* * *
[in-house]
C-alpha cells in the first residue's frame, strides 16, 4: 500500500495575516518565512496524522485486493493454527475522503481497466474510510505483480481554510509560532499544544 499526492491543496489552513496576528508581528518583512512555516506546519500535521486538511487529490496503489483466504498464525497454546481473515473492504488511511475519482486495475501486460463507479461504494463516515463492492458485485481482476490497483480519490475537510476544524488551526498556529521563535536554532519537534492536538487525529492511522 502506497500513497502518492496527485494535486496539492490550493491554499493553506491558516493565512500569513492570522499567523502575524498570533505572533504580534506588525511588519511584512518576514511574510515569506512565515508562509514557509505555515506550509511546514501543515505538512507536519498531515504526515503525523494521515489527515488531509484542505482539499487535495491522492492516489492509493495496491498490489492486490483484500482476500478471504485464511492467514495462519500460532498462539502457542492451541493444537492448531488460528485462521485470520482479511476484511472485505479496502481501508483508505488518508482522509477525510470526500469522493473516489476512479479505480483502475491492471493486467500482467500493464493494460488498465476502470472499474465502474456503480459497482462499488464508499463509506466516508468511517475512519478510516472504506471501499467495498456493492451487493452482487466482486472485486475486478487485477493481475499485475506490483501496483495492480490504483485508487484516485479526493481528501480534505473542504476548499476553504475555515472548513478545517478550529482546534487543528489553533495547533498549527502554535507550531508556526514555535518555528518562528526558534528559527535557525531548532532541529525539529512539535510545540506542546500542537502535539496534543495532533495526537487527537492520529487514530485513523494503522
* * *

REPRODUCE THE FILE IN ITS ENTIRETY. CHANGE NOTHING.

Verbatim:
[in-house]
C-alpha cells in the first residue's frame, strides 16, 4: 500500500495575516518565512496524522485486493493454527475522503481497466474510510505483480481554510509560532499544544 499526492491543496489552513496576528508581528518583512512555516506546519500535521486538511487529490496503489483466504498464525497454546481473515473492504488511511475519482486495475501486460463507479461504494463516515463492492458485485481482476490497483480519490475537510476544524488551526498556529521563535536554532519537534492536538487525529492511522 502506497500513497502518492496527485494535486496539492490550493491554499493553506491558516493565512500569513492570522499567523502575524498570533505572533504580534506588525511588519511584512518576514511574510515569506512565515508562509514557509505555515506550509511546514501543515505538512507536519498531515504526515503525523494521515489527515488531509484542505482539499487535495491522492492516489492509493495496491498490489492486490483484500482476500478471504485464511492467514495462519500460532498462539502457542492451541493444537492448531488460528485462521485470520482479511476484511472485505479496502481501508483508505488518508482522509477525510470526500469522493473516489476512479479505480483502475491492471493486467500482467500493464493494460488498465476502470472499474465502474456503480459497482462499488464508499463509506466516508468511517475512519478510516472504506471501499467495498456493492451487493452482487466482486472485486475486478487485477493481475499485475506490483501496483495492480490504483485508487484516485479526493481528501480534505473542504476548499476553504475555515472548513478545517478550529482546534487543528489553533495547533498549527502554535507550531508556526514555535518555528518562528526558534528559527535557525531548532532541529525539529512539535510545540506542546500542537502535539496534543495532533495526537487527537492520529487514530485513523494503522